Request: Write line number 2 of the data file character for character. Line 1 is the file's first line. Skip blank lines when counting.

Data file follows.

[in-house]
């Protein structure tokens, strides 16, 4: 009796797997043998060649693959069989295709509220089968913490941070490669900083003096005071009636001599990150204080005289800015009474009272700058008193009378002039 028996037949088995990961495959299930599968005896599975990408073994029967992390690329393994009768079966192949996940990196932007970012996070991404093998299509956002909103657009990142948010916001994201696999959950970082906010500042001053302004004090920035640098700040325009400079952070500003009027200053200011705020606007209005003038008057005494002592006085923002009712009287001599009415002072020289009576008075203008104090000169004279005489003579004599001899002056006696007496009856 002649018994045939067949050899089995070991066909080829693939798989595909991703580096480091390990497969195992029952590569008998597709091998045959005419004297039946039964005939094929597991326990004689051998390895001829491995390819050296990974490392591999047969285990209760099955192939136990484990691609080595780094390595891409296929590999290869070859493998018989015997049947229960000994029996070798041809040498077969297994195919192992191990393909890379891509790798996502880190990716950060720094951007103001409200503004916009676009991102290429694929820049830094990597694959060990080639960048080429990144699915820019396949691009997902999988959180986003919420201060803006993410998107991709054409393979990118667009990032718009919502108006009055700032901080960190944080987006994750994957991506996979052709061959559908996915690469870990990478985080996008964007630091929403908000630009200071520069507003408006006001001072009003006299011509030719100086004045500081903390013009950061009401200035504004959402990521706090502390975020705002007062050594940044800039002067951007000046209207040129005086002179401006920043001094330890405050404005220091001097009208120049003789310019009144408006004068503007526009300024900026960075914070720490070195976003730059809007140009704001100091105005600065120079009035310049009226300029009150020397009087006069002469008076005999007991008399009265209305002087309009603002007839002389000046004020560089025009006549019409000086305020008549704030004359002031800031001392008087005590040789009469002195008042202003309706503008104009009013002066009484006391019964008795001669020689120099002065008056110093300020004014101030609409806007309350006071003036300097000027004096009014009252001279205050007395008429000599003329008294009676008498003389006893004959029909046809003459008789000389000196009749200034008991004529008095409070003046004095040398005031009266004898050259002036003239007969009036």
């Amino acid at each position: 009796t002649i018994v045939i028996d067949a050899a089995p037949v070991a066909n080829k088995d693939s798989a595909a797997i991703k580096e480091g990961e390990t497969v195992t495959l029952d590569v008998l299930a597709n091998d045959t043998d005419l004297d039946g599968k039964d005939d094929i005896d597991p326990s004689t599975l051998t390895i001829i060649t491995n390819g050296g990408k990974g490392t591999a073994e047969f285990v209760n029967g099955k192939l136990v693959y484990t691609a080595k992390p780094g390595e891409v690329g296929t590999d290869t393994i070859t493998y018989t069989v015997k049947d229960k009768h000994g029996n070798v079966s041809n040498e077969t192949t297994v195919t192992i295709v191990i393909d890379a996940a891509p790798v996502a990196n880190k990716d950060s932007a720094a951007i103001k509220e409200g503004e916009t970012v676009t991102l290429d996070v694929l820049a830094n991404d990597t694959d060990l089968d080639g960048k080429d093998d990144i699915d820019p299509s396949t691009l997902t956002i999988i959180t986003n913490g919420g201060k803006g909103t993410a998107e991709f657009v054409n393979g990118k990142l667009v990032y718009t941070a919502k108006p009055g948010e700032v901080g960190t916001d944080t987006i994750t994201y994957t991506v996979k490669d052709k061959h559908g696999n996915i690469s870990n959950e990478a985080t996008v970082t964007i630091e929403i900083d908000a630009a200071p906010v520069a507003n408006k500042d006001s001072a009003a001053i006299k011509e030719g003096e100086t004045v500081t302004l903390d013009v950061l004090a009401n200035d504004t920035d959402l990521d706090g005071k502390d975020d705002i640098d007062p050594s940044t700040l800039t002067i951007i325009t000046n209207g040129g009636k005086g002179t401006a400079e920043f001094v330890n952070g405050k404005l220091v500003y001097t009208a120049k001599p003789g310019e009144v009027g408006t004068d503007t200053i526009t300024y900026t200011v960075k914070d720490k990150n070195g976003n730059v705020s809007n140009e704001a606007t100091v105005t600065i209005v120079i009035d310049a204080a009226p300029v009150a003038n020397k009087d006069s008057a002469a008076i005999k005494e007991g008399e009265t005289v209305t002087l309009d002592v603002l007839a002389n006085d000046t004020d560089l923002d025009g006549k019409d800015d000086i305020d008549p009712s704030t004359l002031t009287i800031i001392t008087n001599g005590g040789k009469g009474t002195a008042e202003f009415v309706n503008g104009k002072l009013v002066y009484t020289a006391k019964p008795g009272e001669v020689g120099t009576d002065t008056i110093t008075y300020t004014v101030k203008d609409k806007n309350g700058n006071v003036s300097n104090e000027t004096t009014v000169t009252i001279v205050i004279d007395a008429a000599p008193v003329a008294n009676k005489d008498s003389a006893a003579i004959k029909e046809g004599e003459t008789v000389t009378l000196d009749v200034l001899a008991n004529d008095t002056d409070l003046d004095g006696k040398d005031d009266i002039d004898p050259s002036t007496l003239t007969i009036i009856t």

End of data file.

């Protein structure tokens, strides 16, 4: 009796797997043998060649693959069989295709509220089968913490941070490669900083003096005071009636001599990150204080005289800015009474009272700058008193009378002039 028996037949088995990961495959299930599968005896599975990408073994029967992390690329393994009768079966192949996940990196932007970012996070991404093998299509956002909103657009990142948010916001994201696999959950970082906010500042001053302004004090920035640098700040325009400079952070500003009027200053200011705020606007209005003038008057005494002592006085923002009712009287001599009415002072020289009576008075203008104090000169004279005489003579004599001899002056006696007496009856 002649018994045939067949050899089995070991066909080829693939798989595909991703580096480091390990497969195992029952590569008998597709091998045959005419004297039946039964005939094929597991326990004689051998390895001829491995390819050296990974490392591999047969285990209760099955192939136990484990691609080595780094390595891409296929590999290869070859493998018989015997049947229960000994029996070798041809040498077969297994195919192992191990393909890379891509790798996502880190990716950060720094951007103001409200503004916009676009991102290429694929820049830094990597694959060990080639960048080429990144699915820019396949691009997902999988959180986003919420201060803006993410998107991709054409393979990118667009990032718009919502108006009055700032901080960190944080987006994750994957991506996979052709061959559908996915690469870990990478985080996008964007630091929403908000630009200071520069507003408006006001001072009003006299011509030719100086004045500081903390013009950061009401200035504004959402990521706090502390975020705002007062050594940044800039002067951007000046209207040129005086002179401006920043001094330890405050404005220091001097009208120049003789310019009144408006004068503007526009300024900026960075914070720490070195976003730059809007140009704001100091105005600065120079009035310049009226300029009150020397009087006069002469008076005999007991008399009265209305002087309009603002007839002389000046004020560089025009006549019409000086305020008549704030004359002031800031001392008087005590040789009469002195008042202003309706503008104009009013002066009484006391019964008795001669020689120099002065008056110093300020004014101030609409806007309350006071003036300097000027004096009014009252001279205050007395008429000599003329008294009676008498003389006893004959029909046809003459008789000389000196009749200034008991004529008095409070003046004095040398005031009266004898050259002036003239007969009036």